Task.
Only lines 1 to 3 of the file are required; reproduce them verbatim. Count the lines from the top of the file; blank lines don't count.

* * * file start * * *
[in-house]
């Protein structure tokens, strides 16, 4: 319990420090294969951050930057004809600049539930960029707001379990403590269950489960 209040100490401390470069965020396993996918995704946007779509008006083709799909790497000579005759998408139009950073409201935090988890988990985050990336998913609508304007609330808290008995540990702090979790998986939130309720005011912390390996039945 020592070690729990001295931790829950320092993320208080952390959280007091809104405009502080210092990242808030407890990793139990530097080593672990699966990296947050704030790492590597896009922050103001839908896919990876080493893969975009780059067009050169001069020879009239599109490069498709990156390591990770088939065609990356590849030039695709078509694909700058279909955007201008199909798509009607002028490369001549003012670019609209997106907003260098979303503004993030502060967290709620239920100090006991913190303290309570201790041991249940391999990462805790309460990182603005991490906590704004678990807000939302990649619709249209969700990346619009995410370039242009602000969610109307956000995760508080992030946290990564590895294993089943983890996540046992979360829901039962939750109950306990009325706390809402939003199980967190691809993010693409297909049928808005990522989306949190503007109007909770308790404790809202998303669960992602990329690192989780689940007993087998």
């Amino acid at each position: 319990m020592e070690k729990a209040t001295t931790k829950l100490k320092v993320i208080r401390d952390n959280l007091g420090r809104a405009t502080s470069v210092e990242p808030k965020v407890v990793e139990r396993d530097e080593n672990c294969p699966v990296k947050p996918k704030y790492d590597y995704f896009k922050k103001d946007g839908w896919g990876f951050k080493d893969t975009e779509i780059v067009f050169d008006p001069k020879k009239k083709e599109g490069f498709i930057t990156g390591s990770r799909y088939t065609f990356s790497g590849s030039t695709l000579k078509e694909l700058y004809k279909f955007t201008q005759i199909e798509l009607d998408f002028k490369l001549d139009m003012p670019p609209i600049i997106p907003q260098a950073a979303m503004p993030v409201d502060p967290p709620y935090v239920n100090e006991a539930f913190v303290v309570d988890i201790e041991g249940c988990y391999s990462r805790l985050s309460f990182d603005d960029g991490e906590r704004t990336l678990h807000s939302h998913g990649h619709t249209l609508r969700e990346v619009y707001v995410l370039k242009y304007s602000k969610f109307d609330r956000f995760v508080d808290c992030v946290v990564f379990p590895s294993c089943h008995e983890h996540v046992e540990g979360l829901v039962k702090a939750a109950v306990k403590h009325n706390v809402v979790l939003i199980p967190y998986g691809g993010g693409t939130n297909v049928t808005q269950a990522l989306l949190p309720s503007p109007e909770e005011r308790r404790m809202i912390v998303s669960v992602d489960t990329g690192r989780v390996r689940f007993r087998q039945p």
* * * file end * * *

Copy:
[in-house]
């Protein structure tokens, strides 16, 4: 319990420090294969951050930057004809600049539930960029707001379990403590269950489960 209040100490401390470069965020396993996918995704946007779509008006083709799909790497000579005759998408139009950073409201935090988890988990985050990336998913609508304007609330808290008995540990702090979790998986939130309720005011912390390996039945 020592070690729990001295931790829950320092993320208080952390959280007091809104405009502080210092990242808030407890990793139990530097080593672990699966990296947050704030790492590597896009922050103001839908896919990876080493893969975009780059067009050169001069020879009239599109490069498709990156390591990770088939065609990356590849030039695709078509694909700058279909955007201008199909798509009607002028490369001549003012670019609209997106907003260098979303503004993030502060967290709620239920100090006991913190303290309570201790041991249940391999990462805790309460990182603005991490906590704004678990807000939302990649619709249209969700990346619009995410370039242009602000969610109307956000995760508080992030946290990564590895294993089943983890996540046992979360829901039962939750109950306990009325706390809402939003199980967190691809993010693409297909049928808005990522989306949190503007109007909770308790404790809202998303669960992602990329690192989780689940007993087998």
């Amino acid at each position: 319990m020592e070690k729990a209040t001295t931790k829950l100490k320092v993320i208080r401390d952390n959280l007091g420090r809104a405009t502080s470069v210092e990242p808030k965020v407890v990793e139990r396993d530097e080593n672990c294969p699966v990296k947050p996918k704030y790492d590597y995704f896009k922050k103001d946007g839908w896919g990876f951050k080493d893969t975009e779509i780059v067009f050169d008006p001069k020879k009239k083709e599109g490069f498709i930057t990156g390591s990770r799909y088939t065609f990356s790497g590849s030039t695709l000579k078509e694909l700058y004809k279909f955007t201008q005759i199909e798509l009607d998408f002028k490369l001549d139009m003012p670019p609209i600049i997106p907003q260098a950073a979303m503004p993030v409201d502060p967290p709620y935090v239920n100090e006991a539930f913190v303290v309570d988890i201790e041991g249940c988990y391999s990462r805790l985050s309460f990182d603005d960029g991490e906590r704004t990336l678990h807000s939302h998913g990649h619709t249209l609508r969700e990346v619009y707001v995410l370039k242009y304007s602000k969610f109307d609330r956000f995760v508080d808290c992030v946290v990564f379990p590895s294993c089943h008995e983890h996540v046992e540990g979360l829901v039962k702090a939750a109950v306990k403590h009325n706390v809402v979790l939003i199980p967190y998986g691809g993010g693409t939130n297909v049928t808005q269950a990522l989306l949190p309720s503007p109007e909770e005011r308790r404790m809202i912390v998303s669960v992602d489960t990329g690192r989780v390996r689940f007993r087998q039945p």